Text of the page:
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Berghill


Latest posts by Berghill

1 to 10 of 1,650

Help Identifying Please...

Posted: Yesterday at 12:33

Linaria purpurea comes to mind.

Garden Pictures 2015

Posted: 24/04/2015 at 17:51

Had a nice surprise today, was offered this aerial shot of the garden. Our property is the one on the right hand side of the image. And as, the Boss says, no washing out for once.

http://s4.gardenersworld.com/uploads/images/original/74168.jpg?width=411&height=350&mode=max

 

Clematis Montana Wilt

Posted: 24/04/2015 at 08:47

Molluscs do tend to rasp away at the stems and can devastate even an established Clematis. One of ours was damaged by the cat using it as a claw sharpening post.

One thing though is that it definitely is NOT Honey fungus. The yellow stuff is the sap from the Clematis itself. You would see a lot of other problems if it was Honey fungus.

 

Clematis Montana Wilt

Posted: 23/04/2015 at 16:01

Sounds more like mechanical damage than anything else. Something has damaged the stem at the base, either molluscs, or lawn mower or some such thing. The stem then leaks sap and dies back to the point of damage. They usually shoot from below the damage if they were planted deeply enough in the first place. Takes a while to get back to full size though.

wood Anenome

Posted: 21/04/2015 at 20:50

Seed is easy, as long as you take it when it is still green, but comes off the plant easily. Sow immediately and keep cool, shady and moist and germination is in Spring.

Or, in September furtle round in the soil where the plants are growing and dig up some of the roots and replant them where you want more of them.

Please help me identify this plant

Posted: 21/04/2015 at 12:37

Hellebore looks rather like H. foetidus. Easy enough to tell, crush a leaf! If it stinks then it is foetidus

collecting ranunculus seeds?

Posted: 21/04/2015 at 10:38

The seed once sown does not need to be kept indoors. I put mine in a protected, shady spot outside over winter. Keep them watered though, if it goes dry. They should germinate in Spring,

Whats are these yellow beauties?

Posted: 21/04/2015 at 10:31

and Mahonia. Lots of forms of this.

Whats are these yellow beauties?

Posted: 21/04/2015 at 08:45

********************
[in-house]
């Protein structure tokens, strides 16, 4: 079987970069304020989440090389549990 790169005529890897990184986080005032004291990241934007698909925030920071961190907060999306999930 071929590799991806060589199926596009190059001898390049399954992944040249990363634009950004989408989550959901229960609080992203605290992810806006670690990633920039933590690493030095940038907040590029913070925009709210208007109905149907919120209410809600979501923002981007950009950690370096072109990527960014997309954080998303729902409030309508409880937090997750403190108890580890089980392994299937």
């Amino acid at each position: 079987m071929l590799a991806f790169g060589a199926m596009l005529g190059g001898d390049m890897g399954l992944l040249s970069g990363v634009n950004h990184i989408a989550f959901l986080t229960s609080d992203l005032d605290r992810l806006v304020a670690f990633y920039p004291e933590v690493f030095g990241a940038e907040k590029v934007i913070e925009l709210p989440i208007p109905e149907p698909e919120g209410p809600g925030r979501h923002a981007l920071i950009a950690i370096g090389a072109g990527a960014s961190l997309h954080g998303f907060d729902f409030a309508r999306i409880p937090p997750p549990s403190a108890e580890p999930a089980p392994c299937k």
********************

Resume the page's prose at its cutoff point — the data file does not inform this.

Pictures?

Doubt very much if one is a Daphne, unless you are very very lucky. The yellow flowering Daphne do not normally survive too well outdoors in Britain.

I'm not sure what they are?

Posted: 20/04/2015 at 20:33

Sound like one of the mining bees. They do not normally sting. Leave them alone and they will soon disappear, once they have laid an egg and filled the hole with pollen for the developing grub.

1 to 10 of 1,650

Discussions started by Berghill

Health and Safety

Replies: 11    Views: 326
Last Post: 12/04/2015 at 17:05

Posting removal

Replies: 12    Views: 411
Last Post: 19/03/2015 at 10:27

Garden Pictures 2015

Replies: 463    Views: 17110
Last Post: Today at 16:57

Early Spring

Replies: 8    Views: 401
Last Post: 09/01/2015 at 17:58

First Hellebore!

Replies: 29    Views: 823
Last Post: 05/01/2015 at 09:04

Olearia x haastii

Replies: 6    Views: 590
Last Post: 31/10/2014 at 22:44

Growers or Killers?

Replies: 37    Views: 1065
Last Post: 06/07/2014 at 12:33

Snowdrops have started

Replies: 9    Views: 638
Last Post: 05/02/2014 at 07:54

Shredder Bosch AXT2000HP

Replies: 5    Views: 603
Last Post: 31/01/2014 at 15:24

Opposite of gloating

Replies: 2    Views: 456
Last Post: 19/01/2014 at 22:49

Clean trousers

Replies: 22    Views: 834
Last Post: 17/01/2014 at 11:01

Adonis amurensis

Replies: 1    Views: 461
Last Post: 11/01/2014 at 18:19

Shredder

Replies: 29    Views: 2179
Last Post: 16/12/2013 at 21:56

hurrah-first-discovery-of-the-new-season

Replies: 2    Views: 711
Last Post: 18/08/2013 at 19:37

Leaf cutting bee help URGENT

 
Replies: 28    Views: 1601
Last Post: Today at 08:53
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